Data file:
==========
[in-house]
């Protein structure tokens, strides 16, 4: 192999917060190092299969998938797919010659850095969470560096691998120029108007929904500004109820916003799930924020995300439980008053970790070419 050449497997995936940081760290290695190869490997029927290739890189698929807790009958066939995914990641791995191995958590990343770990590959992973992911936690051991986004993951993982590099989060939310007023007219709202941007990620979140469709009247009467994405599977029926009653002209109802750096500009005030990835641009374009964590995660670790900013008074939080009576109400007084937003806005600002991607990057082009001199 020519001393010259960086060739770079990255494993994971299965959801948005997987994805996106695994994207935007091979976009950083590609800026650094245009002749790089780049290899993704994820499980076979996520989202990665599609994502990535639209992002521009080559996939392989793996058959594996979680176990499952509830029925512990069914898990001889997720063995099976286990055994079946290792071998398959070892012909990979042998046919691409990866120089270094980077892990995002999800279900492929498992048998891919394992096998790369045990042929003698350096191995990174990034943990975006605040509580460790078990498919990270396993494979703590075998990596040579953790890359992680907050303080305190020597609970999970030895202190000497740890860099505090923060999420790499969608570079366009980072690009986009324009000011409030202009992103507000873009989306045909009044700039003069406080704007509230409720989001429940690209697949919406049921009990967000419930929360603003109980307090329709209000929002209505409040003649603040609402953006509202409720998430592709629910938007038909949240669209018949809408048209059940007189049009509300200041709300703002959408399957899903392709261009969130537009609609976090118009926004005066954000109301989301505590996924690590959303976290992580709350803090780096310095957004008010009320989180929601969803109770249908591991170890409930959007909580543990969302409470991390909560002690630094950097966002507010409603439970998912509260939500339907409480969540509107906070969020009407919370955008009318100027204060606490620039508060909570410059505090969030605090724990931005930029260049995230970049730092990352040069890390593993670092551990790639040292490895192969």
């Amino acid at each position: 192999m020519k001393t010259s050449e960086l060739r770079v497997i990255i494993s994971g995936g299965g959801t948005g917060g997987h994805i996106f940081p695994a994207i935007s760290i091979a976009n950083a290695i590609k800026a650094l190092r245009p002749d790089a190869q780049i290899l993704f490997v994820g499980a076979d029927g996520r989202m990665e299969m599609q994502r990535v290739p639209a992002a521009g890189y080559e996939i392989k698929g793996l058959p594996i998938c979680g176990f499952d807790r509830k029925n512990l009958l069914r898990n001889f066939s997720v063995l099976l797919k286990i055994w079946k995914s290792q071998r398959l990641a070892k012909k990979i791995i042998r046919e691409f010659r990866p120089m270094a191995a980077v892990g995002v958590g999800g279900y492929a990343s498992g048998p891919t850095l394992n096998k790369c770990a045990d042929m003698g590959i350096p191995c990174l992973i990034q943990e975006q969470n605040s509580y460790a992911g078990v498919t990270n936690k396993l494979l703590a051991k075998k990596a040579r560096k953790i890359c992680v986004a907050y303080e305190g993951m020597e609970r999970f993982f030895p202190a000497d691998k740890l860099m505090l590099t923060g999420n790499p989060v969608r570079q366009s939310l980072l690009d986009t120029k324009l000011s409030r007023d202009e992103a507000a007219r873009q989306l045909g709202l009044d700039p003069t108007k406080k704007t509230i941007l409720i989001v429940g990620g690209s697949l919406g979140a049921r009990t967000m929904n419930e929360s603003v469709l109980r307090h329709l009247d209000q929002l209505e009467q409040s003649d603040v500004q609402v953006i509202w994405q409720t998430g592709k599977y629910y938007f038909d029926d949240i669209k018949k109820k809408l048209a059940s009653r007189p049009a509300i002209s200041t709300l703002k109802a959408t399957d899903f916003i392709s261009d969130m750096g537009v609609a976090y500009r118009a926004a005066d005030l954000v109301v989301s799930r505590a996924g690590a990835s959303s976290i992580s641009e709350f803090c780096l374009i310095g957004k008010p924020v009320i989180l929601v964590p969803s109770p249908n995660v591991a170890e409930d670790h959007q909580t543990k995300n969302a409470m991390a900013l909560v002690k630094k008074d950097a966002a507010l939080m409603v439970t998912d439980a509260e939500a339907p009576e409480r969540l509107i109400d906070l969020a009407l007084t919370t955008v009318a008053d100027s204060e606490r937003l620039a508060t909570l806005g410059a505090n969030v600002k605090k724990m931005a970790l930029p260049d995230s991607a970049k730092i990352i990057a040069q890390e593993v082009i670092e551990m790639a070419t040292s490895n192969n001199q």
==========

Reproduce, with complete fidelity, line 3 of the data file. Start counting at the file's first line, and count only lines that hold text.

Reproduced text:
């Amino acid at each position: 192999m020519k001393t010259s050449e960086l060739r770079v497997i990255i494993s994971g995936g299965g959801t948005g917060g997987h994805i996106f940081p695994a994207i935007s760290i091979a976009n950083a290695i590609k800026a650094l190092r245009p002749d790089a190869q780049i290899l993704f490997v994820g499980a076979d029927g996520r989202m990665e299969m599609q994502r990535v290739p639209a992002a521009g890189y080559e996939i392989k698929g793996l058959p594996i998938c979680g176990f499952d807790r509830k029925n512990l009958l069914r898990n001889f066939s997720v063995l099976l797919k286990i055994w079946k995914s290792q071998r398959l990641a070892k012909k990979i791995i042998r046919e691409f010659r990866p120089m270094a191995a980077v892990g995002v958590g999800g279900y492929a990343s498992g048998p891919t850095l394992n096998k790369c770990a045990d042929m003698g590959i350096p191995c990174l992973i990034q943990e975006q969470n605040s509580y460790a992911g078990v498919t990270n936690k396993l494979l703590a051991k075998k990596a040579r560096k953790i890359c992680v986004a907050y303080e305190g993951m020597e609970r999970f993982f030895p202190a000497d691998k740890l860099m505090l590099t923060g999420n790499p989060v969608r570079q366009s939310l980072l690009d986009t120029k324009l000011s409030r007023d202009e992103a507000a007219r873009q989306l045909g709202l009044d700039p003069t108007k406080k704007t509230i941007l409720i989001v429940g990620g690209s697949l919406g979140a049921r009990t967000m929904n419930e929360s603003v469709l109980r307090h329709l009247d209000q929002l209505e009467q409040s003649d603040v500004q609402v953006i509202w994405q409720t998430g592709k599977y629910y938007f038909d029926d949240i669209k018949k109820k809408l048209a059940s009653r007189p049009a509300i002209s200041t709300l703002k109802a959408t399957d899903f916003i392709s261009d969130m750096g537009v609609a976090y500009r118009a926004a005066d005030l954000v109301v989301s799930r505590a996924g690590a990835s959303s976290i992580s641009e709350f803090c780096l374009i310095g957004k008010p924020v009320i989180l929601v964590p969803s109770p249908n995660v591991a170890e409930d670790h959007q909580t543990k995300n969302a409470m991390a900013l909560v002690k630094k008074d950097a966002a507010l939080m409603v439970t998912d439980a509260e939500a339907p009576e409480r969540l509107i109400d906070l969020a009407l007084t919370t955008v009318a008053d100027s204060e606490r937003l620039a508060t909570l806005g410059a505090n969030v600002k605090k724990m931005a970790l930029p260049d995230s991607a970049k730092i990352i990057a040069q890390e593993v082009i670092e551990m790639a070419t040292s490895n192969n001199q």